If you are looking at the disruption of movement and production in countries such as Saudi Arabia and the UAE, you’re easily talking $5 gas,” says Peter Beutel, president of energy adviser Cameron Hanover.
Japanese bank Nomura outlines a scenario in which crude oil could reach an eye-popping $220 per barrel:
“If Libya and Algeria were to halt oil production together, prices could peak above $220 a barrel and OPEC spare capacity will be reduced to 2.1 million barrels a day, similar to levels seen during the Gulf war and when prices hit $147 in 2008,” the Tokyo-based bank said in a note today.
On Tuesday, Saudi Arabia’s oil minister said the Opec oil cartel would be able to boost production to replace oil normally produced by Libya. But oil insiders say it is one thing for Opec to replace Libya’s volume and quite another to replace the type of light, sweet crude Libya produces – quite different from what comes out of Saudi Arabia.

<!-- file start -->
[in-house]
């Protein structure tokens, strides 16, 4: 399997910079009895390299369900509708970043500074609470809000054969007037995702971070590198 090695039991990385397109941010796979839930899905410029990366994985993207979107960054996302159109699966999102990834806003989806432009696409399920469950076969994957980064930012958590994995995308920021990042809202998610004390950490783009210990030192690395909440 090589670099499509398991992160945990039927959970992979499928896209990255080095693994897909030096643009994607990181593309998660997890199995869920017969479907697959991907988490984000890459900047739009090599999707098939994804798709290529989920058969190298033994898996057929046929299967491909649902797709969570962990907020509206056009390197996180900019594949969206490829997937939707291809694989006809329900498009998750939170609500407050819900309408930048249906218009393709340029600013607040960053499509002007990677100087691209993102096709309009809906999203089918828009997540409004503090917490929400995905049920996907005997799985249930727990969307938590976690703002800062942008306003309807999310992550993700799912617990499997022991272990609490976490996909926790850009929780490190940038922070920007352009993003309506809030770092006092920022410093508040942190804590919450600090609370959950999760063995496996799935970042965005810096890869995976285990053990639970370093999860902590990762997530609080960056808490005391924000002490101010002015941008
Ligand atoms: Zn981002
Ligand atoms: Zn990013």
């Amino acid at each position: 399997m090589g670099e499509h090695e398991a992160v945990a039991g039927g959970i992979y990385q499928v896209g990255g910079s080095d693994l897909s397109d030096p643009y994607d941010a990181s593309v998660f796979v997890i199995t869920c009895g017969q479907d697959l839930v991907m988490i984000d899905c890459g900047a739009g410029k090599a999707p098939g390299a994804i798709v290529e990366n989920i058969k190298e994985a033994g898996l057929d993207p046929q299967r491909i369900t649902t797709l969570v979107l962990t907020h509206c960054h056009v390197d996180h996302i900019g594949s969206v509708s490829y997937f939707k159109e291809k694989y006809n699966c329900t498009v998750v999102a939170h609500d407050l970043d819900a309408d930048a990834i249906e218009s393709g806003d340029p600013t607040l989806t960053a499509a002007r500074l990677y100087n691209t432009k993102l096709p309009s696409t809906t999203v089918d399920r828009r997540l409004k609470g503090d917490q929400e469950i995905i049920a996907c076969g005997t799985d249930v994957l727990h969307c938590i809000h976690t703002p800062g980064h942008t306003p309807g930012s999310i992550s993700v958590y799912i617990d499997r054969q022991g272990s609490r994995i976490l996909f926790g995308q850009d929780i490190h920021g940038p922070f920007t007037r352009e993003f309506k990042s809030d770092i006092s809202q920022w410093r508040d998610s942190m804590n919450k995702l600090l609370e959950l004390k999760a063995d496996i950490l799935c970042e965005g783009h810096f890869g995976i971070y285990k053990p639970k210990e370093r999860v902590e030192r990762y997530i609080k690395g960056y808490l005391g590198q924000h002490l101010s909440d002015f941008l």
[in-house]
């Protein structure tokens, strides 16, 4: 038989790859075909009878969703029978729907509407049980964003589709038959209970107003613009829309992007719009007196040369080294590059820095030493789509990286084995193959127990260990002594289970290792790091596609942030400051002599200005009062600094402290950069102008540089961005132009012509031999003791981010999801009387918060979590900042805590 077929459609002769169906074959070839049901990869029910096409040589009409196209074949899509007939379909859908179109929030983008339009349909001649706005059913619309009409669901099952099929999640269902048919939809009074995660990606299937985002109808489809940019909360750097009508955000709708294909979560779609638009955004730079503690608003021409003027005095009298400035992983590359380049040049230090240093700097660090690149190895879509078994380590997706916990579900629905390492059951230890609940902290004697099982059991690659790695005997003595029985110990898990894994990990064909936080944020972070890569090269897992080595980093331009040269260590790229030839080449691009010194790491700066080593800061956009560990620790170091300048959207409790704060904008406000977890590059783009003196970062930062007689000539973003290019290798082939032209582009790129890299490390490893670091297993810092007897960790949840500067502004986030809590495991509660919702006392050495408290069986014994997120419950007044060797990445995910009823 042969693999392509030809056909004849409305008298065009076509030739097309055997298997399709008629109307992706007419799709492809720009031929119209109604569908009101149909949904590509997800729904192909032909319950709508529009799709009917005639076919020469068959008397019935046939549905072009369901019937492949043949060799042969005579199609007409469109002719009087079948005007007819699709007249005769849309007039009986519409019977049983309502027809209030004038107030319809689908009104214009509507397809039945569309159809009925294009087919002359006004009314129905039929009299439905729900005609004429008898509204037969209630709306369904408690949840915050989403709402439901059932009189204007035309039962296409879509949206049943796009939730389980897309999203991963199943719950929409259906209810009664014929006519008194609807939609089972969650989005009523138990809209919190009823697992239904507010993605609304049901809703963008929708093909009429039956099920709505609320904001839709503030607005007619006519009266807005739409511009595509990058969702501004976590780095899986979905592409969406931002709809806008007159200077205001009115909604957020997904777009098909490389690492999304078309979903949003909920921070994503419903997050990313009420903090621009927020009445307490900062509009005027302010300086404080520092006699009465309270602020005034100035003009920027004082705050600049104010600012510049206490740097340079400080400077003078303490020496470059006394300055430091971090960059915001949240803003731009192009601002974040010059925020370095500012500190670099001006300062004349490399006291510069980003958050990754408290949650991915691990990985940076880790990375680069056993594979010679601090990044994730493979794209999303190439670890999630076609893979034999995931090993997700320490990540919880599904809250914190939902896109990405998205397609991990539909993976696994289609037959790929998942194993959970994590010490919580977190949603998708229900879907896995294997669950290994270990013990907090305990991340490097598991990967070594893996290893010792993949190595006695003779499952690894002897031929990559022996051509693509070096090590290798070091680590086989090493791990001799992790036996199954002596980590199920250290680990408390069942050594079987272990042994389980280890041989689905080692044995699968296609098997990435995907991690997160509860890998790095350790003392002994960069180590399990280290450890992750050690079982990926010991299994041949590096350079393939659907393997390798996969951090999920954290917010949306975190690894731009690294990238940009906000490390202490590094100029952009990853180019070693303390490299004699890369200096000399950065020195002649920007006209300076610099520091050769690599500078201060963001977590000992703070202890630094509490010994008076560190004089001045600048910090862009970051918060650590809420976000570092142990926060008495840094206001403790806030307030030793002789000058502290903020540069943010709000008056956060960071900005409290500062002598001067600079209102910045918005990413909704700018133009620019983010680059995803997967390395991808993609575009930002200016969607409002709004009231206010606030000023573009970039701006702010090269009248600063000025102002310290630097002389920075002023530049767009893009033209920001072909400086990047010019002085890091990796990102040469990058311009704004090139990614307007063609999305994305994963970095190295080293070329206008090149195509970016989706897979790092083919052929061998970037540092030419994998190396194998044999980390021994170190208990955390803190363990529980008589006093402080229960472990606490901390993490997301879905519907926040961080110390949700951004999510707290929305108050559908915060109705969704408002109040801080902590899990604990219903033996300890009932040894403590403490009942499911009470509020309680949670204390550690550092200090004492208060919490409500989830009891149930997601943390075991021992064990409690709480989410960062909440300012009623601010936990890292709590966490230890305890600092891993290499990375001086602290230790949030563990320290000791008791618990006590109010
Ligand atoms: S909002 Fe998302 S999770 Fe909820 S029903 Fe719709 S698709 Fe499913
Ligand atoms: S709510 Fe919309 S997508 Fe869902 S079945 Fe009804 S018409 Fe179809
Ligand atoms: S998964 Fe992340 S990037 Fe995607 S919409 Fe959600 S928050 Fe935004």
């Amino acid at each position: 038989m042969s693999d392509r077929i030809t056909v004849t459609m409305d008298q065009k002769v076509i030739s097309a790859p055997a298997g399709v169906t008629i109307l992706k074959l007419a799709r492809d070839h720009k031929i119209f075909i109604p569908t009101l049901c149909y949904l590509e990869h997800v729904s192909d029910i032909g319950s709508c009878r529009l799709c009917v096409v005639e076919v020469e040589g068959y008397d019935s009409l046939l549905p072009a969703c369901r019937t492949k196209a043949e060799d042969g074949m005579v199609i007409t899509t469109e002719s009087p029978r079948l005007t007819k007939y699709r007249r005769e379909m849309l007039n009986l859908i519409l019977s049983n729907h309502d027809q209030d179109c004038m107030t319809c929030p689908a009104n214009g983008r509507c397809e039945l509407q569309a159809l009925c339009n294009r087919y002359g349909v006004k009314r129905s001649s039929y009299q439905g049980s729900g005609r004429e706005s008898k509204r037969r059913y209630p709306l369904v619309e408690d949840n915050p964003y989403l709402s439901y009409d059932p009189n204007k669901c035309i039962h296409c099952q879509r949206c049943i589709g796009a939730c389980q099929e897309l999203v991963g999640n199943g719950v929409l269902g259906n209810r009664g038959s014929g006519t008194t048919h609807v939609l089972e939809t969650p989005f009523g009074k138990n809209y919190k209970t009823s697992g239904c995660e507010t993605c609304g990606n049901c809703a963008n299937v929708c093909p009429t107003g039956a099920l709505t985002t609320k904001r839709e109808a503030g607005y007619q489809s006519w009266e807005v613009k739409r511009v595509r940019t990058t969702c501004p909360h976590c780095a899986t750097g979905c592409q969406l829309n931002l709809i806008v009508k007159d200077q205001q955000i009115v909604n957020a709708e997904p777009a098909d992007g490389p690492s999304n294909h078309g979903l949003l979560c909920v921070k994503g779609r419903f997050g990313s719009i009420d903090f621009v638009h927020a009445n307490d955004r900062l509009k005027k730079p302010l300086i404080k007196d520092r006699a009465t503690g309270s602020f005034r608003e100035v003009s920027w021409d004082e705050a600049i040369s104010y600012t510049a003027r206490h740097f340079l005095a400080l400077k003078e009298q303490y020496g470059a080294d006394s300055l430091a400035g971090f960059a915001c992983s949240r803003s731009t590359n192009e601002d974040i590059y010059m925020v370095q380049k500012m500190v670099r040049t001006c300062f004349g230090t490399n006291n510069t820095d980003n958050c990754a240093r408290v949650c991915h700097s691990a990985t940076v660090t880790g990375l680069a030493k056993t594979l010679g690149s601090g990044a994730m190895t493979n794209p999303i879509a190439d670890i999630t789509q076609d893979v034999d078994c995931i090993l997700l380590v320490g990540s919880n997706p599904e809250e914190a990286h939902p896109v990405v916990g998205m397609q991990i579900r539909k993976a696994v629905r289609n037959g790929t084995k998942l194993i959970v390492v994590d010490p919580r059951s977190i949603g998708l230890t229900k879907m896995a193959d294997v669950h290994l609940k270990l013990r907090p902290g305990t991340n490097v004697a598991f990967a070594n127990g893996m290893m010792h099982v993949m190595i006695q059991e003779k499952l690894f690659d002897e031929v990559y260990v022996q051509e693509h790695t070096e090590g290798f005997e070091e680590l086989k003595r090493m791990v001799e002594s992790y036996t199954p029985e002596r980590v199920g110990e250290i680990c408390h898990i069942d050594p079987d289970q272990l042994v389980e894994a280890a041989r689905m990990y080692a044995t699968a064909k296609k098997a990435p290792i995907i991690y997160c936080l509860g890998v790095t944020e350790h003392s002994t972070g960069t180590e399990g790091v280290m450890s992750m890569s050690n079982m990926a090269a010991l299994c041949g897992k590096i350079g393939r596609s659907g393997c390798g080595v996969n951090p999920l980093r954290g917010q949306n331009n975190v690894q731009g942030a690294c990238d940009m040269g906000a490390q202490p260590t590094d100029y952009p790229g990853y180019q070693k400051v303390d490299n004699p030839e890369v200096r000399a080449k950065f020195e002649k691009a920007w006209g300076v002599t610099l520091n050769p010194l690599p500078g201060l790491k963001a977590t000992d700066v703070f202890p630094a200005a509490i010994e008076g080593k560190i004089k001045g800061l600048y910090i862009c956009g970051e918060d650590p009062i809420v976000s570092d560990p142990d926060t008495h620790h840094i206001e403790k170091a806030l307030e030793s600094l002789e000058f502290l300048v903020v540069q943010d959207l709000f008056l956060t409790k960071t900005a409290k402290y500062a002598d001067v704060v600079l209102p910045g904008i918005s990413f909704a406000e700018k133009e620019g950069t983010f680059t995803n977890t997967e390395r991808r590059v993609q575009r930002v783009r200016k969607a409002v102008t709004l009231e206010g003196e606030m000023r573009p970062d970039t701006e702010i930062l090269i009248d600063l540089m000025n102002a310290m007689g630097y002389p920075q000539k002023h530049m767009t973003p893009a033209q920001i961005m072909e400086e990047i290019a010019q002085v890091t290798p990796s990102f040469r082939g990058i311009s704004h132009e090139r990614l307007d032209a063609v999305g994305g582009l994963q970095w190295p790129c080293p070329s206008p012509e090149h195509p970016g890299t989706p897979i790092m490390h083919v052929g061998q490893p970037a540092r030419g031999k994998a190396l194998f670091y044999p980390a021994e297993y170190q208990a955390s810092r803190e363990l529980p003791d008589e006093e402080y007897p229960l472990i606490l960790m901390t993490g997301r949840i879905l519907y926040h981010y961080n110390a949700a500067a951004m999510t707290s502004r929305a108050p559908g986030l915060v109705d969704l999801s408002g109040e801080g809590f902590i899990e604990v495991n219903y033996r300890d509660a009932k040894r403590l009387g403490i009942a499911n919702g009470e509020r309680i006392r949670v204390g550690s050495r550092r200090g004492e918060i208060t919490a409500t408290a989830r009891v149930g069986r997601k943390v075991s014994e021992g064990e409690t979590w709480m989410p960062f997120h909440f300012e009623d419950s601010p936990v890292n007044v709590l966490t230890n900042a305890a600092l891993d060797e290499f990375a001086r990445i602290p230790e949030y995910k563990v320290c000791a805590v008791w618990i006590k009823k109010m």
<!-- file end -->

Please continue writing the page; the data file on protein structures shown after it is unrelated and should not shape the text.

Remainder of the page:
King Abdullah, the Saudi ruler, has returned home after a three-month medical absence and unveiled benefits for Saudis worth $37bn (£23bn) in an apparent attempt to insulate the world’s leading oil exporter from a wave of Arab uprisings.
State media announced an action plan to help lower- and middle-income people among the 18m Saudi nationals. It includes pay rises to offset inflation, unemployment benefits and affordable family housing.
Hundreds of people have backed a Facebook call for a Saudi “day of rage” on 11 March to demand an elected ruler, greater freedom for women and the release of political prisoners.
King Hamad freed about 250 political prisoners and has offered dialogue with protesters, mostly from Bahrain’s Shia majority, who demand more say in the Sunni-ruled island.